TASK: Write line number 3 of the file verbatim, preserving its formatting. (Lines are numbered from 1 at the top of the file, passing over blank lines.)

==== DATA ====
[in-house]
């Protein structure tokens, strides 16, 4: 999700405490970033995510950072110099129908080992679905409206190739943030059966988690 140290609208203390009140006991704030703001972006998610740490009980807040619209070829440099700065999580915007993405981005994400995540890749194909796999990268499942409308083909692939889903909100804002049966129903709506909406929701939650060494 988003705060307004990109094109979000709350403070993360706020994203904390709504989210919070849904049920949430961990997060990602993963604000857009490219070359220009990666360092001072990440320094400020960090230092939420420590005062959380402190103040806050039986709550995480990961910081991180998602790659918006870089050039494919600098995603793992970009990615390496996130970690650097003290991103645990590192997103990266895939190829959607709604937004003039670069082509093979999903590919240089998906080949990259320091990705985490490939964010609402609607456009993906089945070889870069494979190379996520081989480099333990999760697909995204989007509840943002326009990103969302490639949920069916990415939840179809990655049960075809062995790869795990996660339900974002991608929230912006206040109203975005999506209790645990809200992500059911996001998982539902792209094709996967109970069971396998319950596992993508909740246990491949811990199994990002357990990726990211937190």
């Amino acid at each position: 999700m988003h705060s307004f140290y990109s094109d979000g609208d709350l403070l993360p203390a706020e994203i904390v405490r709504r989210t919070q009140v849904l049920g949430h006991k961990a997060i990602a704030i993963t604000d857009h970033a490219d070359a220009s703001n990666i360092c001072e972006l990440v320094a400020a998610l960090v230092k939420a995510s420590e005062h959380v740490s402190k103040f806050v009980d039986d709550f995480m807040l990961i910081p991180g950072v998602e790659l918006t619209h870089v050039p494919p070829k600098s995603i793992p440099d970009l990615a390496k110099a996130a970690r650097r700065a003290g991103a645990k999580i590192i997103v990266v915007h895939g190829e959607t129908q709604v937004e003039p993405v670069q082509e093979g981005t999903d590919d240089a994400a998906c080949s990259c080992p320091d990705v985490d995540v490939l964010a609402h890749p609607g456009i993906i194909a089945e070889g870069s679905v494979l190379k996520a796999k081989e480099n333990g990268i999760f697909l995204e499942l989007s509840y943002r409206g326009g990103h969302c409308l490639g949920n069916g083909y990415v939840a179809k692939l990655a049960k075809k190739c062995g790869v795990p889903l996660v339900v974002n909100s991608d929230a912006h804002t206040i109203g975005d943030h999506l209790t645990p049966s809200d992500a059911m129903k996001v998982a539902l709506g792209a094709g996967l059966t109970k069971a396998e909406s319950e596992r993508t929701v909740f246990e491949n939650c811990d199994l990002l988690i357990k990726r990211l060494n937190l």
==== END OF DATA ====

């Amino acid at each position: 999700m988003h705060s307004f140290y990109s094109d979000g609208d709350l403070l993360p203390a706020e994203i904390v405490r709504r989210t919070q009140v849904l049920g949430h006991k961990a997060i990602a704030i993963t604000d857009h970033a490219d070359a220009s703001n990666i360092c001072e972006l990440v320094a400020a998610l960090v230092k939420a995510s420590e005062h959380v740490s402190k103040f806050v009980d039986d709550f995480m807040l990961i910081p991180g950072v998602e790659l918006t619209h870089v050039p494919p070829k600098s995603i793992p440099d970009l990615a390496k110099a996130a970690r650097r700065a003290g991103a645990k999580i590192i997103v990266v915007h895939g190829e959607t129908q709604v937004e003039p993405v670069q082509e093979g981005t999903d590919d240089a994400a998906c080949s990259c080992p320091d990705v985490d995540v490939l964010a609402h890749p609607g456009i993906i194909a089945e070889g870069s679905v494979l190379k996520a796999k081989e480099n333990g990268i999760f697909l995204e499942l989007s509840y943002r409206g326009g990103h969302c409308l490639g949920n069916g083909y990415v939840a179809k692939l990655a049960k075809k190739c062995g790869v795990p889903l996660v339900v974002n909100s991608d929230a912006h804002t206040i109203g975005d943030h999506l209790t645990p049966s809200d992500a059911m129903k996001v998982a539902l709506g792209a094709g996967l059966t109970k069971a396998e909406s319950e596992r993508t929701v909740f246990e491949n939650c811990d199994l990002l988690i357990k990726r990211l060494n937190l």